Fantasy Flight Games
As predicted, the second preview for Twilight Imperium Fourth Edition goes into the finer points of space combat. Depending on your preference, you’ll either be happy or upset that combat still happens by rolling dice at each other. But if you’re on the dice-hating side: Don’t Worry, you have plenty of tactical and strategic options to help your luck along. Between different ship types in your fleet, planetary defense systems, and action cards to play in combat good planning will help you to overcome the dice.
Plaid Hat Games
So, apparently, with proper crisis management a zombie outbreak might not lead to a global apocalypse. That changes everything! You still have to manage the crisis, though, and that will be your job in Raxxon, a new cooperative game by Plaid Hat Games. The goal sounds simple enough, all you have to do is evacuate all the healthy people from your city using the different abilities your player characters have. But all those abilities come with consequences, and the difficulty in Raxxon is that those consequences keep stacking up. The more actions you take in one round the more consequences you’ll have to resolve before your next action. But you’ll want to resolve as many actions as you can get away with to find the evacuees before zombies overrun the city or the evil Raxxon cooperation gains too much power. See the problem? Raxxon has a pretty simple set of rules, but your decisions won’t be easy. Just the way we like it.
The pre-orders for Portal Games’s next release Alien Artifacts were open before we knew anything about the game. Time to fix that! In this video we learn the basics of how to play Alien Artifacts. Now, I’ve seen this game described as a 4X space game, and that may be true thematically. Mechanically, however, it has little in common with 4X games. Instead, it’s a tight engine building game where you happen to explore space and expand your empire. Your big decisions concern resource allocation to build ships, research technologies or colonize planets, and whether you spend your resources to improve your game engine or to score points. And while interaction will be less direct and aggressive than it is in regular, move-your-fleets-in-space 4X games, you can still attack your opponents directly with your spaceships.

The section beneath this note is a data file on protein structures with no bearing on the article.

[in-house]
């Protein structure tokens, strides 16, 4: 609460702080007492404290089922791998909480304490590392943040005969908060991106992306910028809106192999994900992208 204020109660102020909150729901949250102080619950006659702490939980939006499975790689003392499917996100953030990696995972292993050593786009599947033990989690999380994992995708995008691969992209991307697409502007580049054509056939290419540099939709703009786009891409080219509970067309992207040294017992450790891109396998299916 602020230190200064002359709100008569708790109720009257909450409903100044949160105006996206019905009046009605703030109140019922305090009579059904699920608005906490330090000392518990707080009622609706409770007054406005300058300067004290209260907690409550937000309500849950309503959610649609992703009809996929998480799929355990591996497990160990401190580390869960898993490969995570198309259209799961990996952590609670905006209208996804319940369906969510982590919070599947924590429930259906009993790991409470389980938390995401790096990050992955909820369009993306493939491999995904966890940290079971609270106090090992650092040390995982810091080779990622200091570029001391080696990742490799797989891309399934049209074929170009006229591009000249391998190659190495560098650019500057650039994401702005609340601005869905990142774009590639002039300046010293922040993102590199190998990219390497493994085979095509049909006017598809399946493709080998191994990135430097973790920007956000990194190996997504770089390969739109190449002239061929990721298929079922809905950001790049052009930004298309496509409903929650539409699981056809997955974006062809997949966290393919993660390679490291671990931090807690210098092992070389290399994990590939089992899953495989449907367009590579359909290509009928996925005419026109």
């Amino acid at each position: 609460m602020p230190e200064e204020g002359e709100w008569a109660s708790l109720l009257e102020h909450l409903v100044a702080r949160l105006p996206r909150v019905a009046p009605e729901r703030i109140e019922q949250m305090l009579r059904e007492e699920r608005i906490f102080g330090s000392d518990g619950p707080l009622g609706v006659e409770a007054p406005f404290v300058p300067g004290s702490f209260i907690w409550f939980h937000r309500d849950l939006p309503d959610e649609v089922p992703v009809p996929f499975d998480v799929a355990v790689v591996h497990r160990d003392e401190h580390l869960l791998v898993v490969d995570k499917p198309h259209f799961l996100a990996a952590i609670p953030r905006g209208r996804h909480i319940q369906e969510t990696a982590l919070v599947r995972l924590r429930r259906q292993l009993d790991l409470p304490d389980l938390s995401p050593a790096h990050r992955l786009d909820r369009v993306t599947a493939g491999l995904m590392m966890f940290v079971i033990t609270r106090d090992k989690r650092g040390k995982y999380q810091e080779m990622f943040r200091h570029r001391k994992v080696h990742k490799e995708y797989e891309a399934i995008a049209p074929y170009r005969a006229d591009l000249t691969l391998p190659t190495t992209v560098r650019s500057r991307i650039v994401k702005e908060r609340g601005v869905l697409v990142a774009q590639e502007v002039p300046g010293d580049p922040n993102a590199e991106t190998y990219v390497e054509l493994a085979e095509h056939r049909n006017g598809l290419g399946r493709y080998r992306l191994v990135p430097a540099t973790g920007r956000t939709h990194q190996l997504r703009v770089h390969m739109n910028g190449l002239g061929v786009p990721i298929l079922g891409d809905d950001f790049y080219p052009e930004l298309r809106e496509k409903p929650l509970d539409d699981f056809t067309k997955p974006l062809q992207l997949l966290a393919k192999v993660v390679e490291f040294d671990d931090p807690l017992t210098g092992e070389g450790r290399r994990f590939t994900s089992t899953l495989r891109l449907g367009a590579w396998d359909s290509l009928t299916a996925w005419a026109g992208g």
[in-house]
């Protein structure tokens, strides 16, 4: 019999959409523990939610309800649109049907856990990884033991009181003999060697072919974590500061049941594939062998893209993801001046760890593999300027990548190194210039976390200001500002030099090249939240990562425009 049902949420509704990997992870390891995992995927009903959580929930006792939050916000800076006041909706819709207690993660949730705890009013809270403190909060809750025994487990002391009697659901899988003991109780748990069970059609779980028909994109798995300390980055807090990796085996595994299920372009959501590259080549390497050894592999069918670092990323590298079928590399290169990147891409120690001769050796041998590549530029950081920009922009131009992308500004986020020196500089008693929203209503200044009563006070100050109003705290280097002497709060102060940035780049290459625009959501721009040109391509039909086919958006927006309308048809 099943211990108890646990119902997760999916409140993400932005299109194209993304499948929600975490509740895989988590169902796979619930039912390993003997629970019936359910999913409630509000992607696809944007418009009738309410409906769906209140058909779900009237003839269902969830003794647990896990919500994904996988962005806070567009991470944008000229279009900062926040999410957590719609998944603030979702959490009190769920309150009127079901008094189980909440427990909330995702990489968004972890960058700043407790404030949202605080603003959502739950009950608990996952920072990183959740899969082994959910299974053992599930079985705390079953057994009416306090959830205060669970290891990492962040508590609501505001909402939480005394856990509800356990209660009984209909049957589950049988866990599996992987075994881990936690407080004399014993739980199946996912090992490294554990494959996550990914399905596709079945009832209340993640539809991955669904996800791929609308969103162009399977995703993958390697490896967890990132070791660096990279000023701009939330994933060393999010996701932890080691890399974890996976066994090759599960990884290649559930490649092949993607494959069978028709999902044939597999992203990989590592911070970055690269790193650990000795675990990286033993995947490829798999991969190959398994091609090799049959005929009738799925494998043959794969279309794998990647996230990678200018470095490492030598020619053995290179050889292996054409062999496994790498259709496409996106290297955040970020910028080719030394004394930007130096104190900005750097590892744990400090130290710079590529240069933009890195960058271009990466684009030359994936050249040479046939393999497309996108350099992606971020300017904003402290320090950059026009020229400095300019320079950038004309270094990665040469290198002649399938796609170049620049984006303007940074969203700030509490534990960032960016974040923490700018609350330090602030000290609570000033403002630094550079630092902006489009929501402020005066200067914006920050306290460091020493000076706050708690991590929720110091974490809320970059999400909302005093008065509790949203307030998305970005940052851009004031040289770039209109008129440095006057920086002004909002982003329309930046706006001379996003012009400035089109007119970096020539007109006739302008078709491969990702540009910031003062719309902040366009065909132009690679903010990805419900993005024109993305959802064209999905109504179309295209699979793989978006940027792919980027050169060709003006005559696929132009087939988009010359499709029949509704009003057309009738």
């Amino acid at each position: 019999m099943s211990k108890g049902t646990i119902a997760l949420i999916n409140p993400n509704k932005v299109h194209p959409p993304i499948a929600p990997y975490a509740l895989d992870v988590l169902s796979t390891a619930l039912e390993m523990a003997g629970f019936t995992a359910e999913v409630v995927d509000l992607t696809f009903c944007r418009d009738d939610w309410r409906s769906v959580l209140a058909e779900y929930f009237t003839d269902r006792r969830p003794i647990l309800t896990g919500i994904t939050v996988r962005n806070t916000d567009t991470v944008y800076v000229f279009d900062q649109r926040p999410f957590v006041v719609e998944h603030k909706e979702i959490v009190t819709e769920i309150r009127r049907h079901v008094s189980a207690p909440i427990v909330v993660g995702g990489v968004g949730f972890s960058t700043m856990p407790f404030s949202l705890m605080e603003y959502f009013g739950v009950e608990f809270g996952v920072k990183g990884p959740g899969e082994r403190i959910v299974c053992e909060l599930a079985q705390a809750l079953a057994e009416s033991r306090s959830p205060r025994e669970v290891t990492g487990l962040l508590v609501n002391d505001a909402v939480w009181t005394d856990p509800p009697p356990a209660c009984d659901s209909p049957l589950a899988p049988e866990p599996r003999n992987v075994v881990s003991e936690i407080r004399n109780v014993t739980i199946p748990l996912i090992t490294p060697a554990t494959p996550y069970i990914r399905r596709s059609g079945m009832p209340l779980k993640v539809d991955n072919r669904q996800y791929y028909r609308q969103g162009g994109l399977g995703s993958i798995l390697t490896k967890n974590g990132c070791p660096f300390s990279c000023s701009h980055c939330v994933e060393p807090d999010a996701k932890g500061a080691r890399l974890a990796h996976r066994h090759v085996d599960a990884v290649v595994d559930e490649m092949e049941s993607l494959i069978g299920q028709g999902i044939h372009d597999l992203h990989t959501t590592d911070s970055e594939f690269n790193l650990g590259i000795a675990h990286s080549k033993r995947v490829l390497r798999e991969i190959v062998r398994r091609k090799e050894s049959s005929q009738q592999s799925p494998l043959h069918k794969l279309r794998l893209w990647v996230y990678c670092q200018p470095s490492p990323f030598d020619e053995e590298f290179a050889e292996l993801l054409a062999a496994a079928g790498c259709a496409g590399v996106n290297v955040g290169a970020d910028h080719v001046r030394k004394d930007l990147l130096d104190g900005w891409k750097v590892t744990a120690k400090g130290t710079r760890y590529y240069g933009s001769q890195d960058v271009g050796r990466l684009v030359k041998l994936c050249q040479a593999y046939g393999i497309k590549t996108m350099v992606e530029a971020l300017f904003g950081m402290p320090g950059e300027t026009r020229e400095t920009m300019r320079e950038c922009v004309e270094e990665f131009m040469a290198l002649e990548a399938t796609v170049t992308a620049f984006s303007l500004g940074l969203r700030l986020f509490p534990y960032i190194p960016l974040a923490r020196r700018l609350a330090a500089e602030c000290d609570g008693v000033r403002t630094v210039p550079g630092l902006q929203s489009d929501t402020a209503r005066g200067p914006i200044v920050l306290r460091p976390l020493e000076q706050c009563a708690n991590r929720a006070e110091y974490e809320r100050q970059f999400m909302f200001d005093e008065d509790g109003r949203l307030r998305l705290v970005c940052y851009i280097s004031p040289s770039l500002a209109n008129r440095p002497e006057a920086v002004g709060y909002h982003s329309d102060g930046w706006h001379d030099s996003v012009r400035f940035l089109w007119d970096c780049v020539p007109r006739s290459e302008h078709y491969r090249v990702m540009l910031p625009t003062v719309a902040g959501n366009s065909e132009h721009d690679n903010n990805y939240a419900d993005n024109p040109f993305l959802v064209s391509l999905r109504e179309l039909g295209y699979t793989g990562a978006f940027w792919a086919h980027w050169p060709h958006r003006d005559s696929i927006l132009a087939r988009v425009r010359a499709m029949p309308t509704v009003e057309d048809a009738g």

So boardgames have birthday celebrations now? I’m fine with that, especially when the game in question gets a fun, new expansion as a gift for everyone. That’s what Portal’s sci-fi area control game Cry Havoc is getting, and we’ll all be happy to get Aftermath. The expansion contains pretty much what you’d expect and want from a Cry Havoc expansion: new structures, both universal and faction specific, new skills, new options. I’m glad to see an expansion that develops the existing factions instead of adding a new one. Fresh fun for everyone that way.
I don’t at all mind reading rulebooks. But even I will admit that it’s annoying to start reading rules in the middle of game night because you suddenly want to try a new game that you weren’t prepared for. Some new games make it easier for you with a tutorial mode, but you still have to read how to play that, how to set up the game,… it just ends up eating some time that the other players have to wait while you digest the rules. Enter Dized, an ambitious project to create a mobile app that will explain games to you and is currently looking for funding on Indiegogo. If your game is supported – and some pf the big publishers are already on board for that – you start the tutorials and it will guide you through the setup, explain the rules, and let you search for rules later instead of making you page through the whole rulebook looking for that one weird exception. And that’s just the basic features, there’ll be way more in the app when it’s done. This will be a great time saver to have around, at the very least, and more fun than reading rules as well.
More projects to terraform Venus! This week, FryxGames show us termophile microorganisms, suits to explore the extremely hazardous environment and the least dangerous place to build the first base on Venus. One thing that amazed me in Terraforming Mars and keeps doing so in the expansion Venus Next is the research that went into everything. Those projects aren’t just fantasy pipe dreams, they are plausible projects and many of them are visible on the scientific horizon from where we are. We just need to get to them!